This Shepherd might be better off in the country. The fact is,
working dogs not only require constant exercise and space to
run, they also need a job to do (shepherds were bred to herd)
and can become restless and destructive without enough of
either. A bored Australian Shepherd can resort to destructive
chewing, running off, and chasing cars. Certainly the last is
bad news in the urban landscape. All this said, if you’re able
to get your Aussie to the dog park for hours of play, and can
supplement regular bathroom breaks with extra walks, it is
possible to keep a happy Australian Shepherd in the city.
Finally, although the Alaskan Malamute is very affectionate
with their owners, this dog tends to lose patience with smaller
animals, including other dogs. Bred to pull sleds in the
Arctic, the Malamute needs plenty of space to run off leash,
which can be tough to find in the city. Also, given their very
thick coat, the Malamute might find life in some cities a bit
too hot for their liking.
Dogs bring love and joy to any household, and none more than
the retiree. If you’ve left the workforce, and will be
spending more time at home, it might be a great time
to adopt a dog. Studies
have shown that dogs lower the blood pressure of older
adults, and increase lifespan. Dogs also provide
companionship for older folks, who might be living on their
own. Finally, dogs can give the retiree a sense of security,
especially those breeds well known as watchdogs.
Which breeds are best for retirees? Well, before you ponder
breeds, it is important also to consider where the dog is in
their life cycle. An older dog may be more subdued and
relaxed than a younger dog, making them a better fit for an
older family. That said, with an older dog also comes some
other considerations, such as medication, like Rimadyl (or Carprofen) for their arthritis.
After weighing the pros and cons of adopting a mature dog,
now you can think about what breed would be the best fit.
This will of course depend on
your lifestyle and energy level. In general, small
dogs with lower exercise and play needs are great for elderly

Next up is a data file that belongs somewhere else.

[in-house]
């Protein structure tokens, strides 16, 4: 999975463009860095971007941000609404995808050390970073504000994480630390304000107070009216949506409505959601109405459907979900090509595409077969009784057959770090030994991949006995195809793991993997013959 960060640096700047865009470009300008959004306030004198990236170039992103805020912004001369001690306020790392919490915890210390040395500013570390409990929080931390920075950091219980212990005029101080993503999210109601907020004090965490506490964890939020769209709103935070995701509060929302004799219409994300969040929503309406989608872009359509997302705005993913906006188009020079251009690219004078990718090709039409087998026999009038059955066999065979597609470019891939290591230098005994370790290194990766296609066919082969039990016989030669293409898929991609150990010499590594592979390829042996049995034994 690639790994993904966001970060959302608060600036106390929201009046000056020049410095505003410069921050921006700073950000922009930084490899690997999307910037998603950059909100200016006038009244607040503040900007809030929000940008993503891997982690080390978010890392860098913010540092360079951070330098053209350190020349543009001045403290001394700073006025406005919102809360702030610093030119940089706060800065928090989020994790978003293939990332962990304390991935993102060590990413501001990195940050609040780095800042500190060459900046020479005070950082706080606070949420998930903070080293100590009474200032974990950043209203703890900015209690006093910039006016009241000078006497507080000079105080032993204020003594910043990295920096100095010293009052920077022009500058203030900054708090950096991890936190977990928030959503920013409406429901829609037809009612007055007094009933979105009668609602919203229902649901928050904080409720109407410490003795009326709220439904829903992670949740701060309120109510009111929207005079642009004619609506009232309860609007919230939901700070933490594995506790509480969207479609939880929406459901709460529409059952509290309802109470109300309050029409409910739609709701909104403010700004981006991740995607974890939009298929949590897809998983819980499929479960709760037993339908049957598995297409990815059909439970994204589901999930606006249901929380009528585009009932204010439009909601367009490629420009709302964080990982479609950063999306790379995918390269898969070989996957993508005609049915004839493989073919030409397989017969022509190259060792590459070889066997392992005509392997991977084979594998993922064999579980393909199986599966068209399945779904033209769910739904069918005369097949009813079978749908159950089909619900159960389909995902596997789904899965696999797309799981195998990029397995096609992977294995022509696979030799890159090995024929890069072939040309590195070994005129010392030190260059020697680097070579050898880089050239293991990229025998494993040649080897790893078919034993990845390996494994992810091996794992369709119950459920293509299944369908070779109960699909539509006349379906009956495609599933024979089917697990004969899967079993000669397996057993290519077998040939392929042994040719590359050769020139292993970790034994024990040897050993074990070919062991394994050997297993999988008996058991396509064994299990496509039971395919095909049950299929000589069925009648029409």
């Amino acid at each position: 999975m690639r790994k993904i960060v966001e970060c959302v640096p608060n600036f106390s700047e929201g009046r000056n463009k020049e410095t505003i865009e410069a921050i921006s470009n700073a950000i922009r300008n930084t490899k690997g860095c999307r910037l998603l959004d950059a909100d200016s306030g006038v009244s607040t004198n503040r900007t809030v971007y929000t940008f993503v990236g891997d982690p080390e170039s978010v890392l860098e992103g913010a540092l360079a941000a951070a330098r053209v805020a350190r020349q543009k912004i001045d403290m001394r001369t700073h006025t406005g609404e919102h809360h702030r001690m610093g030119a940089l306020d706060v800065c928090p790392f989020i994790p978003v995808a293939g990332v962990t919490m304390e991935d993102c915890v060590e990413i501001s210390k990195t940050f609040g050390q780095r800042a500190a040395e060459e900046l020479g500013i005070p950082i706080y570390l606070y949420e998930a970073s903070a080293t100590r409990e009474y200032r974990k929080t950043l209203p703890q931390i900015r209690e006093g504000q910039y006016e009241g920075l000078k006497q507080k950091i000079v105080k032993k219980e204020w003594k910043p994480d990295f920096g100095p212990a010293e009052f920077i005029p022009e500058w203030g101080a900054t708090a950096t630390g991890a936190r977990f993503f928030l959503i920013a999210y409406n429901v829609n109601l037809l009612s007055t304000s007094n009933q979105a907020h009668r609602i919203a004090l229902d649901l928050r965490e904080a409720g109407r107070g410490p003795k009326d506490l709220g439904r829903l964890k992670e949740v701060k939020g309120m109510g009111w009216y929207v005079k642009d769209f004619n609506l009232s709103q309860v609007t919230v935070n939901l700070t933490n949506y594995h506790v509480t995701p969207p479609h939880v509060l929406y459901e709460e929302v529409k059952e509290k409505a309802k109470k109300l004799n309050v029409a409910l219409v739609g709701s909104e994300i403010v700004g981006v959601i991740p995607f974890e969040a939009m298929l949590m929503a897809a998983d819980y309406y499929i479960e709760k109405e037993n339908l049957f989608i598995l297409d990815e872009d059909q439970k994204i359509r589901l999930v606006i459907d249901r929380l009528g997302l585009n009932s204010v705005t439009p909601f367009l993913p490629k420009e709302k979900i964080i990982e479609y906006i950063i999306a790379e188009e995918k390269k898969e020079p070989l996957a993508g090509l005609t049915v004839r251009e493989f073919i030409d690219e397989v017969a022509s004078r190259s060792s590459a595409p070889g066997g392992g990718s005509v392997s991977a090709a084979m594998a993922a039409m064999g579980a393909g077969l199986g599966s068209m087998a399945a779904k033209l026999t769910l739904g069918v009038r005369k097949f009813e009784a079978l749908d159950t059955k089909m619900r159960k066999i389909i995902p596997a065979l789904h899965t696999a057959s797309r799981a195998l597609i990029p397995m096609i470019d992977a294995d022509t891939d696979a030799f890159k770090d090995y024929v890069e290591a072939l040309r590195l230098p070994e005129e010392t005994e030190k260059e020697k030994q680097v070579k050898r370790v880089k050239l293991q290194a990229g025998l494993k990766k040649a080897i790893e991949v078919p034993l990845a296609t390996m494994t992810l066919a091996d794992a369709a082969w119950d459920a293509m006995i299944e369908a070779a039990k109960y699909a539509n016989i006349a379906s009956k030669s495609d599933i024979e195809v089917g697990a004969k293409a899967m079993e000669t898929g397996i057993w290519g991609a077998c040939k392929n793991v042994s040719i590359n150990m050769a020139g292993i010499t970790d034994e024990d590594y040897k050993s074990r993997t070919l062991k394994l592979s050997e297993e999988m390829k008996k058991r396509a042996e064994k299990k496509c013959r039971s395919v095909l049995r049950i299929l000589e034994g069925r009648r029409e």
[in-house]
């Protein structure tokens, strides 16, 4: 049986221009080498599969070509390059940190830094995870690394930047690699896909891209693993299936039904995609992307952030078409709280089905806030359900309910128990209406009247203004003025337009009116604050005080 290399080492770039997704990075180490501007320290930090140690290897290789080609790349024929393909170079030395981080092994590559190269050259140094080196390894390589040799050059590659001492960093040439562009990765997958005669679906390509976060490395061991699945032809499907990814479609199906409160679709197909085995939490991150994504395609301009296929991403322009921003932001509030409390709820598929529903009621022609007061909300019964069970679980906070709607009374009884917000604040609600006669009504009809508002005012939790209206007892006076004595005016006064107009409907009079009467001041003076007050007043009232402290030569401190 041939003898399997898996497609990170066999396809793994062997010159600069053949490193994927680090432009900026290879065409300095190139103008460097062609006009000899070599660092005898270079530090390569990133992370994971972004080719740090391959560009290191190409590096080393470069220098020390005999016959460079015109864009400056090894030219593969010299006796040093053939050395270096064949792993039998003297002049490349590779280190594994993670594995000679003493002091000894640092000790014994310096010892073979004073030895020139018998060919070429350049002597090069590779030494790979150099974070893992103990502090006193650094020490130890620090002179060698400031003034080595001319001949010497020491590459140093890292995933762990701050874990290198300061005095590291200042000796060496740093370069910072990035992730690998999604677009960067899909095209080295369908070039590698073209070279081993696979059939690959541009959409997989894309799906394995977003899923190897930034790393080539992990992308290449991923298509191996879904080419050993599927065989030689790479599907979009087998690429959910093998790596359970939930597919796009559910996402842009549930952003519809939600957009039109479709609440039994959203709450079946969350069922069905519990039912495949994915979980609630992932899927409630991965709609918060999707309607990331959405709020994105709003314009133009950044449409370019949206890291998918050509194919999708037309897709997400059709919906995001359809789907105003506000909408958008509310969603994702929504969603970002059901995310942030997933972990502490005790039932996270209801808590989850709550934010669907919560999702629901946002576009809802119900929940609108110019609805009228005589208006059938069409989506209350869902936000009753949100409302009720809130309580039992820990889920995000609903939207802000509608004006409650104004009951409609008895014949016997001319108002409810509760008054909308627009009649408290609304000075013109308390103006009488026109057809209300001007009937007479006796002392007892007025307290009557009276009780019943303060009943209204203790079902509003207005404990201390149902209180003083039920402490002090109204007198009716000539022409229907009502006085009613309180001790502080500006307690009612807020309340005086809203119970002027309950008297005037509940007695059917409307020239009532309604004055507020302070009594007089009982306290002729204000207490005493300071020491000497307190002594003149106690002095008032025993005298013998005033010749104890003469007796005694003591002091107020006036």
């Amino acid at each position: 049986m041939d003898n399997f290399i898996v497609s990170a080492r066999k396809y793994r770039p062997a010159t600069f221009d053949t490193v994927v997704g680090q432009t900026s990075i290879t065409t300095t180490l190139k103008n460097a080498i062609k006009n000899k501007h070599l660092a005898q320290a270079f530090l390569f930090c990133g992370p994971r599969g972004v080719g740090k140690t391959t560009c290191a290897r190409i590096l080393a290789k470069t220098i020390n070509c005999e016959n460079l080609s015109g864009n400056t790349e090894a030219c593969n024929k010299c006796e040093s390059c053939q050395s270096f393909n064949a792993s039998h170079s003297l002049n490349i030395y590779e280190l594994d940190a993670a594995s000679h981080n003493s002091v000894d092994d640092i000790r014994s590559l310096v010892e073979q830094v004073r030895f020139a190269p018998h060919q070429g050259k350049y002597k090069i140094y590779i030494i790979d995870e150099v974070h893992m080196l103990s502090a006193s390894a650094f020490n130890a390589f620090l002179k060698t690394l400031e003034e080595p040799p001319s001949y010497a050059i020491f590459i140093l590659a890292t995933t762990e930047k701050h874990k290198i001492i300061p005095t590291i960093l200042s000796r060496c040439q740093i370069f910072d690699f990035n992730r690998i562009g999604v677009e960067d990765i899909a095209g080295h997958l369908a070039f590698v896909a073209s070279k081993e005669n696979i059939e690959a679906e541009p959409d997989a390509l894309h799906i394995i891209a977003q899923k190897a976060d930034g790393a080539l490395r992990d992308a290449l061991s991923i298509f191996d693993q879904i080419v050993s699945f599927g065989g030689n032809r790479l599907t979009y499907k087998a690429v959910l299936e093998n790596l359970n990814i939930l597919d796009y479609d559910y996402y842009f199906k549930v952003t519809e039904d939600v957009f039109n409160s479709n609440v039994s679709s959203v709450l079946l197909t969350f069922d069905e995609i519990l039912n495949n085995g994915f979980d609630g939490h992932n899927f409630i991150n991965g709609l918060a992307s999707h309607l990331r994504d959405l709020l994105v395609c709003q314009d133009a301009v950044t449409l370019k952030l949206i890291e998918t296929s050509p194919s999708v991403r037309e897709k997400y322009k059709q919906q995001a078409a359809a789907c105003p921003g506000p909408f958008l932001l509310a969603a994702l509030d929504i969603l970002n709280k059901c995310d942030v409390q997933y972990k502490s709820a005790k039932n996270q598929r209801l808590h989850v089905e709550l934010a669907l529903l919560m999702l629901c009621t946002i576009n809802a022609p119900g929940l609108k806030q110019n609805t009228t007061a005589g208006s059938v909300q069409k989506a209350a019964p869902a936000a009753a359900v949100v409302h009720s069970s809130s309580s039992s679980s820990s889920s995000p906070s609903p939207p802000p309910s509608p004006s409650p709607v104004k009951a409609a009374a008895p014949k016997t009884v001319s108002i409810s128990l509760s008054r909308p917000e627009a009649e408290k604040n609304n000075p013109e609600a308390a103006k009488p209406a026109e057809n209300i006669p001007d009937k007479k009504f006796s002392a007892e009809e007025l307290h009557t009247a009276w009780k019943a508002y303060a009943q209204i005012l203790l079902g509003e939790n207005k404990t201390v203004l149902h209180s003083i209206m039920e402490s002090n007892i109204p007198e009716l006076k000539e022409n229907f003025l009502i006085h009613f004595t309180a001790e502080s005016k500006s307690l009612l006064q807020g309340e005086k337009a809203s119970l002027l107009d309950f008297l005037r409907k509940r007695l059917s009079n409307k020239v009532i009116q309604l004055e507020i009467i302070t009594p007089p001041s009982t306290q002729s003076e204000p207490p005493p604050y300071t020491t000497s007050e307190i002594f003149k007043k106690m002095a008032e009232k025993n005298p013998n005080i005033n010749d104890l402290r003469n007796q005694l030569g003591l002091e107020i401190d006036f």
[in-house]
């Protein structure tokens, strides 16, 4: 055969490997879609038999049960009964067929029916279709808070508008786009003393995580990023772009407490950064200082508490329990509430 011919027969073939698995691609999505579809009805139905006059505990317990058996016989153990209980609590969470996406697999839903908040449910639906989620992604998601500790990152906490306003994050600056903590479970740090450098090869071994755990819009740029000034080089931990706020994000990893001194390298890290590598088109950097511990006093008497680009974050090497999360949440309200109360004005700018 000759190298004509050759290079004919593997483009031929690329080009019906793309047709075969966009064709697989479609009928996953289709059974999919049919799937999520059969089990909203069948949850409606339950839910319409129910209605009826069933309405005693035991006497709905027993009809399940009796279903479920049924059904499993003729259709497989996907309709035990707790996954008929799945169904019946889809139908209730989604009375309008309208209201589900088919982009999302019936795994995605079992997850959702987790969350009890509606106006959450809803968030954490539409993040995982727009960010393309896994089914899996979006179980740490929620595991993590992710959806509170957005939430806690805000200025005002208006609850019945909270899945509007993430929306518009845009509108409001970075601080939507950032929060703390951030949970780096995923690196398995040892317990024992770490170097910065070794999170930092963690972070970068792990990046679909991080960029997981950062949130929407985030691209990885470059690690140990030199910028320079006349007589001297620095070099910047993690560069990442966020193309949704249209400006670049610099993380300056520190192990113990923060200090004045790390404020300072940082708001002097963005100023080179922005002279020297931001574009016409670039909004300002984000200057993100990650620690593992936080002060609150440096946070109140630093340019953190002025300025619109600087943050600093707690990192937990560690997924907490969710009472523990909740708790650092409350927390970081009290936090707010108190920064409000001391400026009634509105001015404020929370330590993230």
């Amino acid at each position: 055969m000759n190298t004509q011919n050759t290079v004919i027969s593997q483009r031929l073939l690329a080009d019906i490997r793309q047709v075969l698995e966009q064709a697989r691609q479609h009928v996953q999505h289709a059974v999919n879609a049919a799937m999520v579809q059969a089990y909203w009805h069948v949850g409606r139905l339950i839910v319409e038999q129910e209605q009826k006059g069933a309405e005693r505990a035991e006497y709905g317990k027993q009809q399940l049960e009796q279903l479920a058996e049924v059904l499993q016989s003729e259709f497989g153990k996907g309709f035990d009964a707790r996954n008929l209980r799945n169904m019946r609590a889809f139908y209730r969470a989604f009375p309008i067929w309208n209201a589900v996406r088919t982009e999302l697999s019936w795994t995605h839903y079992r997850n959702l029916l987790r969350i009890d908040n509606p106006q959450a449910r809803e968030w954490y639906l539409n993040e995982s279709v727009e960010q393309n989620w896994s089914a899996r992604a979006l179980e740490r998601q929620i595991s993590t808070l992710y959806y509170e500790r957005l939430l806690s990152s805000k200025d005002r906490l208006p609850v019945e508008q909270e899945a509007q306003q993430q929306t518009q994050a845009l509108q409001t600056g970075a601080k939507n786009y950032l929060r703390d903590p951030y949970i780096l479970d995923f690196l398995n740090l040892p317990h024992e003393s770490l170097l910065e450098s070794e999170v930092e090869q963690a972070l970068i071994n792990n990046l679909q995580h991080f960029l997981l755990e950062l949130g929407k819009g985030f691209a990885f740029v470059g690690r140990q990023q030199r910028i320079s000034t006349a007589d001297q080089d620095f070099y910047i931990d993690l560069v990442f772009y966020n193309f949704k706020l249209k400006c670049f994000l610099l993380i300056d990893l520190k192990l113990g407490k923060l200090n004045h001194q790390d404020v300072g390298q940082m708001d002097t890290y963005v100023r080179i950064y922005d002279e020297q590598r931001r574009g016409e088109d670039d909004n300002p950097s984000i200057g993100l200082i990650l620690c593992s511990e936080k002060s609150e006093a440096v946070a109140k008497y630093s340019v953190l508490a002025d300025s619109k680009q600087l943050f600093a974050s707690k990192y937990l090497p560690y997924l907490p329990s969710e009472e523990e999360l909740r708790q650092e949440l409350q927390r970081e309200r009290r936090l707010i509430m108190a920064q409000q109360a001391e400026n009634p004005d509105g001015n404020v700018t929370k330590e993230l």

owners. Breeds that love to sit in the lap for many hours a
day can be an excellent choice if you’re fairly inactive.
Smaller dogs are easier to walk -- even if they pull on their
leash, they’re easy to handle because of their light weight.
Also, dogs that don't
shed are always a plus when it comes to the elderly.
The Yorkshire Terrier, or Yorkie, is a relatively low energy
dog that can happily spend an afternoon snuggled up on their
owner’s lap. Yorkshires tend to bond very strongly with one
person, so the retiree living on his or her own will find an
excellent companion in this breed.
The diminutive Shih Tzu is another lap dog that is ideal for
the older person. These dogs are calm and affectionate, and
love spending time with their owners. The long coat of the
Shih Tzu will require frequent grooming, but given the dog’s patience
and small stature, this can be a pleasant routine for the
The lively Scottie is a good dog for a retired person who can
give this breed frequent walks around the neighborhood.
Scottish Terriers are both affectionate and protective of
their owners and will provide a sense of security.
Perhaps contrary to many people’s idea of this breed, the
Greyhound is a dog that requires only moderate exercise. They
also do not require a great deal of room to run around in and
will be content living in a smaller home, apartment, or
condominium. The somewhat smaller Whippet is
another dog that is known, like the Greyhound, for their
sweet, docile, and even couch-potato-like nature.
The Spaniels are lively, medium sized dogs that will
require frequent walks and romps in the park or backyard.
These dogs are favored by many retirees, however, for their
easy going nature. Spaniels tend to like other people and
other dogs, making them a nice addition to the family,
although Cockers do need strong boundaries. They can get
cranky, and at times exhibit dominant behavior, without a
The Pomeranian is a lively little dog that can bring cheer
and affection to an older person’s home. These dogs like to
play but need only a small area in which to run. In fact, the
space available in an apartment is usually enough to keep
these dogs happy and healthy.
One other consideration that the retiree should take into
account is the age of the dog he or she will adopt. Puppies
are cute and playful but will need a lot more care and
attention, especially during their first year. Puppies
need frequent trips to the
vet for shots and other medical needs and will
require a great deal of training.
Older dogs are generally
calmer and are sometimes already housetrained. If they were
well cared for in their younger years, the middle-aged dog
will need only yearly or bi-yearly trips to the vet. While
purebreds are wonderful and can be predictable in nature and
temperament, adopting an older dog can be the way to
More on Caring for Your Dog